One of the more difficult and important things to plan for in an estate is passing along copyrights.
Copyright law is often opaque and not well known to the general public. Most people have no idea what exactly it is that copyrights protect, how they are enforced, and how copyrights are passed along between generations.
Someone might know, for example, that it is a copyright violation to download and distribute music someone else created. On the other hand, they probably do not know that liability for such a violation depends on if and when the music has been properly registered with the Copyright Office.
How copyrights are transferred between two people is also very complicated, which has implications for estate planning as the Wills, Trusts & Estates Prof Blog discusses in "Planning and Administering Copyrights in an Artist's Estate."
One of the important things to keep in mind is that a copyright is not a single right. It is a collection of several different rights, including the right to copy, the right to distribute, the right to make derivative works and the right to perform.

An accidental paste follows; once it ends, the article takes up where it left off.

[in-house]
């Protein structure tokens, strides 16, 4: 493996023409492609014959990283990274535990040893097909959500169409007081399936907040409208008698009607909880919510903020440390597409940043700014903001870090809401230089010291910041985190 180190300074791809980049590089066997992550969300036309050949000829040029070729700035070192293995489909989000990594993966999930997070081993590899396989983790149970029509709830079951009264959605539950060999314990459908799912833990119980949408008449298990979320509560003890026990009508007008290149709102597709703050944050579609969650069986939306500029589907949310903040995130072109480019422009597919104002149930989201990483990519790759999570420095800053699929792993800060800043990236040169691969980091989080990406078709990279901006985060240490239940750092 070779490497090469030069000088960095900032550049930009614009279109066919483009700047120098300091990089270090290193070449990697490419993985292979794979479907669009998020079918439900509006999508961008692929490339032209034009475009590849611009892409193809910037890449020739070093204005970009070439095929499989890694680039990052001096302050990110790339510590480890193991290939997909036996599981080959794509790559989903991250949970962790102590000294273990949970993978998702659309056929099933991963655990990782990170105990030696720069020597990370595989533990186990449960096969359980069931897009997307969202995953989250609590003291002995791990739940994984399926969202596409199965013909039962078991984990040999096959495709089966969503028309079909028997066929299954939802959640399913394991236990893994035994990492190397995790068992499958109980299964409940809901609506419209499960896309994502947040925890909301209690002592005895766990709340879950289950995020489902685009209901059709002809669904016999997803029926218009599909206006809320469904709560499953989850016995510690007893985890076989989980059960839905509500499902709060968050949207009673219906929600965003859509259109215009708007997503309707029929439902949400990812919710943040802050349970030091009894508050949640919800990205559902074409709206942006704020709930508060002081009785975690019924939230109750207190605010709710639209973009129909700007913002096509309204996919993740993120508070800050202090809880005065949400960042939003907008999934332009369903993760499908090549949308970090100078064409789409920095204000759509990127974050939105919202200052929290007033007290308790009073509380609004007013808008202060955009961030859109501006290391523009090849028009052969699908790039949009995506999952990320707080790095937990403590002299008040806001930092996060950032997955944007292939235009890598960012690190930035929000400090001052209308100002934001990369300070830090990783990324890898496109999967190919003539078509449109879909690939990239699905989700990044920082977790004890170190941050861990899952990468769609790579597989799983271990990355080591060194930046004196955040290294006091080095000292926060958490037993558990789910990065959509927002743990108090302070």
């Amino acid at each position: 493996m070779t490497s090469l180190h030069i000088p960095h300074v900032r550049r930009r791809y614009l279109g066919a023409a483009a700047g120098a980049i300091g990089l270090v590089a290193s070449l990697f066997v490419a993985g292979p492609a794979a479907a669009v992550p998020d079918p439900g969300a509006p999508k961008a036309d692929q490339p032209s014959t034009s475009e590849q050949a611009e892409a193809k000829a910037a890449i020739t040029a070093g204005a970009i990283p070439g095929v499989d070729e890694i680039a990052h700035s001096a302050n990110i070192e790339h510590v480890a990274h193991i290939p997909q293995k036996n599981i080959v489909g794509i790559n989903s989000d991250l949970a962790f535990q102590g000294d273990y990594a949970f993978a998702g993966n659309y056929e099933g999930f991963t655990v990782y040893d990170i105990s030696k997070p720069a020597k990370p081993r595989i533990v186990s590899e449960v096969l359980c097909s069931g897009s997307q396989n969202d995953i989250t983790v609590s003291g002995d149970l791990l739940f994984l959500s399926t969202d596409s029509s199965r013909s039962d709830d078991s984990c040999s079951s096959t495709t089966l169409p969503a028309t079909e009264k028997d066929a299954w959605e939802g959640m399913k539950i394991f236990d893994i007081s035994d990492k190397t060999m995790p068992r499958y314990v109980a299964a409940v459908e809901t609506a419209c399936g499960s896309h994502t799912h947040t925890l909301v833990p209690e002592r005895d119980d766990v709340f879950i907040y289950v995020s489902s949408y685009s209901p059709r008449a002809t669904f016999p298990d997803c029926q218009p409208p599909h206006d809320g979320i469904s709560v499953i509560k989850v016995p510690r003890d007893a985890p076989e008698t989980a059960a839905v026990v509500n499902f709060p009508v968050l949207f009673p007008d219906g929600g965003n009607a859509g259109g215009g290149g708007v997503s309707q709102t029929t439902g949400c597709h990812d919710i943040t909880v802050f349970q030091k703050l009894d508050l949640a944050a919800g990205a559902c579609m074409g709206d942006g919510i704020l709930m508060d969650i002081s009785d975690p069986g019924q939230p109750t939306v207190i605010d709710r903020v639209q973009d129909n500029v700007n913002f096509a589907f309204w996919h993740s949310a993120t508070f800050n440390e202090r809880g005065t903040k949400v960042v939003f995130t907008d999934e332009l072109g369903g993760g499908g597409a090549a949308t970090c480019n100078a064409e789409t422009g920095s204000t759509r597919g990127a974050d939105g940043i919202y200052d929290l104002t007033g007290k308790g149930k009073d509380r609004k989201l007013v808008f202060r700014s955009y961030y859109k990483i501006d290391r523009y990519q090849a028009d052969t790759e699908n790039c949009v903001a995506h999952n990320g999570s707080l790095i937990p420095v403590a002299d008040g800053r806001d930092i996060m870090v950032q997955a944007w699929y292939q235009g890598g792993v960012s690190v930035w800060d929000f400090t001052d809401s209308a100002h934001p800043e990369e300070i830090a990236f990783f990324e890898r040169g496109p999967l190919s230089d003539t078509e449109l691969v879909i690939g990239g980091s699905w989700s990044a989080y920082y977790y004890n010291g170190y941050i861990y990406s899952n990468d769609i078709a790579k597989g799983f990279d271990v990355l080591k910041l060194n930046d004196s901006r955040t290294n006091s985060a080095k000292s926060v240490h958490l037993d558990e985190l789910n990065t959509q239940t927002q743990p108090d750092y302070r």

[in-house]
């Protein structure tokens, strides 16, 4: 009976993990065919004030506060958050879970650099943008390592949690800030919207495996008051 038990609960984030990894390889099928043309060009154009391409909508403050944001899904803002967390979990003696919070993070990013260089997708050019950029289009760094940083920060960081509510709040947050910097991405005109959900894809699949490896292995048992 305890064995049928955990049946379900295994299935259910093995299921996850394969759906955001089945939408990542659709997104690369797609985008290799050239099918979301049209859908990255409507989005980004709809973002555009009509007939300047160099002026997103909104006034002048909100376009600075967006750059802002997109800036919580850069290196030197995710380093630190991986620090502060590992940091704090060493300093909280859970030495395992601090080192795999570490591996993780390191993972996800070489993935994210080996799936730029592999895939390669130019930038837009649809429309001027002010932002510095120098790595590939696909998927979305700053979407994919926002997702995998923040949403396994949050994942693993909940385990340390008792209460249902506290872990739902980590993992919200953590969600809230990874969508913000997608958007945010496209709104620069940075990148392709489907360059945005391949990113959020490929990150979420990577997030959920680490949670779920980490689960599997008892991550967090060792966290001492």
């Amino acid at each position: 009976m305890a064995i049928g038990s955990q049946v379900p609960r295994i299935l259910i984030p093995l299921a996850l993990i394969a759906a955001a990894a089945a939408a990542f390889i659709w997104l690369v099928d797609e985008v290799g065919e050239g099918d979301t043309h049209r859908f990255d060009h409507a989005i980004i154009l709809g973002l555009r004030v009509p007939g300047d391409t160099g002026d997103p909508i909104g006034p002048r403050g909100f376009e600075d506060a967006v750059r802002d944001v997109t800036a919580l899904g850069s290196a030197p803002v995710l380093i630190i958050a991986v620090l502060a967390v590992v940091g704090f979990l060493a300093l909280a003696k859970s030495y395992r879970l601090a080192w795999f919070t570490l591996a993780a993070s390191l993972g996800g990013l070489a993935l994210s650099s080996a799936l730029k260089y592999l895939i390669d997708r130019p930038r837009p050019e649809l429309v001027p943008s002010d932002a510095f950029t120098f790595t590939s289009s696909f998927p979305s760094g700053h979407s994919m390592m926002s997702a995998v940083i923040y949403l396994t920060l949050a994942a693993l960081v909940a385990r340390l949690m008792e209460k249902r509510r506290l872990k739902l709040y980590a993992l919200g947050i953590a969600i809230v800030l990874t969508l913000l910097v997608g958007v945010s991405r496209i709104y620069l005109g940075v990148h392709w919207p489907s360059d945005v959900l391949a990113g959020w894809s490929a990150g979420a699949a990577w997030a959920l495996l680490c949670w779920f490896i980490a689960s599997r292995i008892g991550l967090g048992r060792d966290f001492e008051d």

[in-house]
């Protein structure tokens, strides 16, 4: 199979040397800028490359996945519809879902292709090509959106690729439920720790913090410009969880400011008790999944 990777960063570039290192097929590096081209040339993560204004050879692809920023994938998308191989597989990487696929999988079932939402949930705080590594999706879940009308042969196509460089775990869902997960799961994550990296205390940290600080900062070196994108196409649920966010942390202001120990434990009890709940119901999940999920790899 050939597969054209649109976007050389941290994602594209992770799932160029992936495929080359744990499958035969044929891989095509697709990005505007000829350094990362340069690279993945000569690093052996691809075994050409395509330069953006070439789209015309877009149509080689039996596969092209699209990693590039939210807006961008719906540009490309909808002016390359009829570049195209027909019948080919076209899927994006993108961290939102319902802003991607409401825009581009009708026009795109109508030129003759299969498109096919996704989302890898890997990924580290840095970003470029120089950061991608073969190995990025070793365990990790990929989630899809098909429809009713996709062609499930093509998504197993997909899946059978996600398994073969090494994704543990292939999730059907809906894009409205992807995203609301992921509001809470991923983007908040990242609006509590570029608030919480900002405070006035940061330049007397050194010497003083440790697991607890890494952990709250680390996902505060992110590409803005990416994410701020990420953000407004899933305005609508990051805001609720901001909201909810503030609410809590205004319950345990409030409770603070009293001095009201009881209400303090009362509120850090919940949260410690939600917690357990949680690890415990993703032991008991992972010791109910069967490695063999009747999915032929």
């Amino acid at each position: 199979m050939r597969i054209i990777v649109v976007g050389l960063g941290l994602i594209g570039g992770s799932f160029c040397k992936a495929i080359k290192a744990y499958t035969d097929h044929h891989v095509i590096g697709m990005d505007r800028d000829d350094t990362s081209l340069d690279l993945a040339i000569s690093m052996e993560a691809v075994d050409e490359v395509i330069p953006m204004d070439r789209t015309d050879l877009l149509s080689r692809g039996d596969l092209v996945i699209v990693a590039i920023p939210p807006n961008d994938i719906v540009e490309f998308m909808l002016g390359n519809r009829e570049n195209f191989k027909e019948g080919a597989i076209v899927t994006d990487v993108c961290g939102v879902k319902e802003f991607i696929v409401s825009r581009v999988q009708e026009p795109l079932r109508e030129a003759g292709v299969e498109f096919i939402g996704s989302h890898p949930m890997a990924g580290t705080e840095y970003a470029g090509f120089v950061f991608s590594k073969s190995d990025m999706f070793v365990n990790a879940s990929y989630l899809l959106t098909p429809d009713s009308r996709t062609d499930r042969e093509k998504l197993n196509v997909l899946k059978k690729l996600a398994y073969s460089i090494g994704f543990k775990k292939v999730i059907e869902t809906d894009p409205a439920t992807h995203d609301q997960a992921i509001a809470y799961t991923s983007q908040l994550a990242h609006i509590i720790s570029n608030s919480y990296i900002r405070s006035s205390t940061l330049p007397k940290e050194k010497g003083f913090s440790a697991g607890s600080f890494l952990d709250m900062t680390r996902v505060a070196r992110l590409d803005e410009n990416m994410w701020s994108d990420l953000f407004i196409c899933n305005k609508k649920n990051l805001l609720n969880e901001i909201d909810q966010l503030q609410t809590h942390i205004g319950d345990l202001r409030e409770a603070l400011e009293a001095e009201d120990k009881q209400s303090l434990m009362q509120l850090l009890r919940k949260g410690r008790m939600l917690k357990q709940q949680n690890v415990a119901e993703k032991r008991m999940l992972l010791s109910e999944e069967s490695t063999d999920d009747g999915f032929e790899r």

Ownership of any or all of these rights can be transferred to another person or entity – or a license can be given for a temporary period of time to give another person any or all of those rights.
That means people who hold copyrights have several estate planning options for how to pass those rights along.
If you have copyrights, it is very important that you talk to an estate planning attorney about how those rights will survive you and who you want to have them.
Reference: Wills, Trusts & Estates Prof Blog (Sep. 15, 2017) "Planning and Administering Copyrights in an Artist's Estate."